Grapevine July 14, 2021: Reminiscing about Rivlin

Publication Date13 July 2021
AuthorGREER FAY CASHMAN
Retired journalist and former executive director of the New Israel Fund Eliezer Yaari lives some 400 meters from the southeastern Jerusalem neighborhood of Sur Bahir, part of which was appropriated to create East Talpiot. Also close by is Kibbutz Ramat Rahel. Without any particular plan in mind, Yaari, on his daily walks, started to drop into Sur Bahir and talk to the residents about their feelings, their relations with their Jewish neighbors and their hopes. He had not realized before to what extent Jews and Arabs are integrated in different fields of activity. One resident sent him to another, and before he knew it, he had enough material for a book, which he wrote – first in Hebrew, then in English – under the title Beyond the Mountains of Darkness.

When the book was first published in 2015, Yaari, like other writers who are interested in boosting the sales of their books, sent a letter to Rivlin asking if he could personally deliver the book, whose contents he explained, and be photographed with the president. He was astonished by Rivlin's reply. Rivlin said he would be happy to receive the book and be photographed on condition that Yaari could arrange a meeting at Kibbutz Ramat Rachel with people from Talpiot and Sur Bahir.

The kibbutz was happy to cooperate. So were people from Talpiot. But the residents of Sur Bahir were suspicious of Rivlin's motives. It took a lot of work on Yaari's part to convince them that Rivlin's motives were pure.

In the end, in mid-June of 2015, Rivlin came to Ramat Rahel, where people from Talpiot and Sur Bahir were gathered, and spoke to them in Hebrew and Arabic. He asked a lot of questions, and he listened carefully to the answers, especially to those of Sur Bahir residents. The meeting lasted two hours, but as far as Yaari is aware, it was not published in any newspaper.

With hindsight, Yaari believes that it was an important turning point in confidence-building measures. The people from Sur Bahir understood that Rivlin was genuinely interested in their well-being and ending the Israeli-Palestinian conflict.

President Isaac Herzog, when he was Labor leader, also won the trust of certain Palestinians whom he helped in resolving humane problems, and no doubt will continue to use his influence to help on humane grounds, when such help is needed.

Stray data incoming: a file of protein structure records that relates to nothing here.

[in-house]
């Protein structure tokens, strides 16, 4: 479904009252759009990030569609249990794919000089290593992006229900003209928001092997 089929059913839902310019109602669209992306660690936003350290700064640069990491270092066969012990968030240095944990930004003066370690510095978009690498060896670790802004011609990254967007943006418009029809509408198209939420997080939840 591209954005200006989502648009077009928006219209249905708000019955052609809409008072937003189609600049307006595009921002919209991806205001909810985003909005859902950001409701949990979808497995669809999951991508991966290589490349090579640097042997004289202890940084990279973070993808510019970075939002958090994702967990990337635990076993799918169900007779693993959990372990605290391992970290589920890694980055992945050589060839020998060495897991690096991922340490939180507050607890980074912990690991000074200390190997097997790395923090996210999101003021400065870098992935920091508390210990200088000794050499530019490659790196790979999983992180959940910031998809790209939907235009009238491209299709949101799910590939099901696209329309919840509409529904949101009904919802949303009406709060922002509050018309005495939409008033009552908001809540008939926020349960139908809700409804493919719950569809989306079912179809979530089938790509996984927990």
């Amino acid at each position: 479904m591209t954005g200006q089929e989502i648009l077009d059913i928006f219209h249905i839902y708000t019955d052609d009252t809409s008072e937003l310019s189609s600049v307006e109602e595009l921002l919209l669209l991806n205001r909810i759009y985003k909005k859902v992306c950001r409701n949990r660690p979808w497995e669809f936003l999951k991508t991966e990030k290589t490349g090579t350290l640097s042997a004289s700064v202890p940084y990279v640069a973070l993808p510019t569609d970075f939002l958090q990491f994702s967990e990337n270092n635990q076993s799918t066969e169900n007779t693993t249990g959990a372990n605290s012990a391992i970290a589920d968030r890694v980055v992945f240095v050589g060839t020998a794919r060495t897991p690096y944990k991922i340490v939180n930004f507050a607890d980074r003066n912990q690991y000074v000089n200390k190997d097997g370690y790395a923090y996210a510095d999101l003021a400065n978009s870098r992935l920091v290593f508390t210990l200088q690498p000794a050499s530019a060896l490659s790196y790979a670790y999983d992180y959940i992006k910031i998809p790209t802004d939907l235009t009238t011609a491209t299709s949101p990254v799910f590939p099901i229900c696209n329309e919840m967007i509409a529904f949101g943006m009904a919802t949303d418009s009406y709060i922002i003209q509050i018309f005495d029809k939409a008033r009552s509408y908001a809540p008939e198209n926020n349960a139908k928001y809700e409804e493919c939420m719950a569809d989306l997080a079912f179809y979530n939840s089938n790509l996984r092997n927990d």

■ STRANGELY, THERE was no Twitter or Facebook comment from Rivlin in the aftermath of the Euro 2020 final in which Italy beat England and took home the cup. Rivlin, who is an avid soccer fan, was doubtless glued to his television set, and ordinarily would have been called on by electronic media journalists, or would have offered a kick-by-kick analysis of the game on his social media platforms; but for whatever reason, he remained out of the public eye and ear.

■ MEA CULPA. In the news pages of The Jerusalem Post last week, an article about Isaac Herzog erroneously stated that he was the third Sabra president. In fact, he's the fourth. Because presidents Yitzhak Navon and Rivlin were born in Jerusalem, there is a tendency to overlook Ezer Weizman, who was born in Tel Aviv and raised in Haifa.

■ HERZOG'S FIRST official duty was to speak at a memorial event for Revisionist leader Ze'ev Jabotinsky. It should be remembered that Herzog is a former leader of the Labor Party, but then again it should also be remembered that Jabotinsky's remains were brought to Israel by Labor prime minister Levi Eshkol. Jabotinsky died in New York in August 1940, and had stipulated in his will that his remains should not be transferred until such time as a Jewish state was established. Israel's founding prime minister, David Ben-Gurion, refused to have him reinterred, but when Menachem Begin appealed to the softhearted Eshkol, he readily agreed, and Jabotinsky's remains were brought to Mount Herzl in July 1964.

■ YAD VASHEM is also located on Mount Herzl, and many visiting heads of state, prime ministers and diplomats, after visiting Yad Vashem, continue to a nearby grove, specially reserved for them, and plant a sapling.

Just as Herzog and Rivlin established a...

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